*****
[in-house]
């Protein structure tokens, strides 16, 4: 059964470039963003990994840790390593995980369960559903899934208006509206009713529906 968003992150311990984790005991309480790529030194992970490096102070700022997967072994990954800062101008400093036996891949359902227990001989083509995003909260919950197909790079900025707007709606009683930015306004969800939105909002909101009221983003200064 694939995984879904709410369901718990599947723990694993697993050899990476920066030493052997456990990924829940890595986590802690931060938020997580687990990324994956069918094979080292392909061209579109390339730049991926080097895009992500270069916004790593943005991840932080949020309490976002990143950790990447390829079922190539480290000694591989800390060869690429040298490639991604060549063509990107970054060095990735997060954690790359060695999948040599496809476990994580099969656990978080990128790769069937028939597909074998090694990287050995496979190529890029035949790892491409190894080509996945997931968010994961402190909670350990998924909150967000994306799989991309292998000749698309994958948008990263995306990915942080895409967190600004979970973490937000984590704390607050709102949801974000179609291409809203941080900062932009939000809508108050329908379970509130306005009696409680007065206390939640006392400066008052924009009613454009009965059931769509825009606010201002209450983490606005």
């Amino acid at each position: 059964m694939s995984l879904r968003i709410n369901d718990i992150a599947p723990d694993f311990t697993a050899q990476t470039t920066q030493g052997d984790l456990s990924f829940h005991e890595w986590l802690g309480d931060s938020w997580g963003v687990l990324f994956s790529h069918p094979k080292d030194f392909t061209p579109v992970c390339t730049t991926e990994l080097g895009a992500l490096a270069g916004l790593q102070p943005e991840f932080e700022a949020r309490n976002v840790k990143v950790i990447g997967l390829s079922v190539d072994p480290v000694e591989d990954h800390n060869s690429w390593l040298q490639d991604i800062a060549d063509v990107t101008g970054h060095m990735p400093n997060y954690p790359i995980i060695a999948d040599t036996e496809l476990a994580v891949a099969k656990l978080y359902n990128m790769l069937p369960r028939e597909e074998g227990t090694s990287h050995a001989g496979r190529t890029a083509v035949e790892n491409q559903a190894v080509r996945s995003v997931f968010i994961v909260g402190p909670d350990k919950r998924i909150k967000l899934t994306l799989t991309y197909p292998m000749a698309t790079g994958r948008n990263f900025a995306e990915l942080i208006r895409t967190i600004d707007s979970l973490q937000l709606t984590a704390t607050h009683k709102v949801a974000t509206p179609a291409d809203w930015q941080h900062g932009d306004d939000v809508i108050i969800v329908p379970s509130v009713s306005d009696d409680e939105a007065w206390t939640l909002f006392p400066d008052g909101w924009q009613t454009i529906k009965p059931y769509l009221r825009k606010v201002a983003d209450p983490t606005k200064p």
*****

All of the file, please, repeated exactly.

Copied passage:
[in-house]
């Protein structure tokens, strides 16, 4: 059964470039963003990994840790390593995980369960559903899934208006509206009713529906 968003992150311990984790005991309480790529030194992970490096102070700022997967072994990954800062101008400093036996891949359902227990001989083509995003909260919950197909790079900025707007709606009683930015306004969800939105909002909101009221983003200064 694939995984879904709410369901718990599947723990694993697993050899990476920066030493052997456990990924829940890595986590802690931060938020997580687990990324994956069918094979080292392909061209579109390339730049991926080097895009992500270069916004790593943005991840932080949020309490976002990143950790990447390829079922190539480290000694591989800390060869690429040298490639991604060549063509990107970054060095990735997060954690790359060695999948040599496809476990994580099969656990978080990128790769069937028939597909074998090694990287050995496979190529890029035949790892491409190894080509996945997931968010994961402190909670350990998924909150967000994306799989991309292998000749698309994958948008990263995306990915942080895409967190600004979970973490937000984590704390607050709102949801974000179609291409809203941080900062932009939000809508108050329908379970509130306005009696409680007065206390939640006392400066008052924009009613454009009965059931769509825009606010201002209450983490606005």
């Amino acid at each position: 059964m694939s995984l879904r968003i709410n369901d718990i992150a599947p723990d694993f311990t697993a050899q990476t470039t920066q030493g052997d984790l456990s990924f829940h005991e890595w986590l802690g309480d931060s938020w997580g963003v687990l990324f994956s790529h069918p094979k080292d030194f392909t061209p579109v992970c390339t730049t991926e990994l080097g895009a992500l490096a270069g916004l790593q102070p943005e991840f932080e700022a949020r309490n976002v840790k990143v950790i990447g997967l390829s079922v190539d072994p480290v000694e591989d990954h800390n060869s690429w390593l040298q490639d991604i800062a060549d063509v990107t101008g970054h060095m990735p400093n997060y954690p790359i995980i060695a999948d040599t036996e496809l476990a994580v891949a099969k656990l978080y359902n990128m790769l069937p369960r028939e597909e074998g227990t090694s990287h050995a001989g496979r190529t890029a083509v035949e790892n491409q559903a190894v080509r996945s995003v997931f968010i994961v909260g402190p909670d350990k919950r998924i909150k967000l899934t994306l799989t991309y197909p292998m000749a698309t790079g994958r948008n990263f900025a995306e990915l942080i208006r895409t967190i600004d707007s979970l973490q937000l709606t984590a704390t607050h009683k709102v949801a974000t509206p179609a291409d809203w930015q941080h900062g932009d306004d939000v809508i108050i969800v329908p379970s509130v009713s306005d009696d409680e939105a007065w206390t939640l909002f006392p400066d008052g909101w924009q009613t454009i529906k009965p059931y769509l009221r825009k606010v201002a983003d209450p983490t606005k200064p």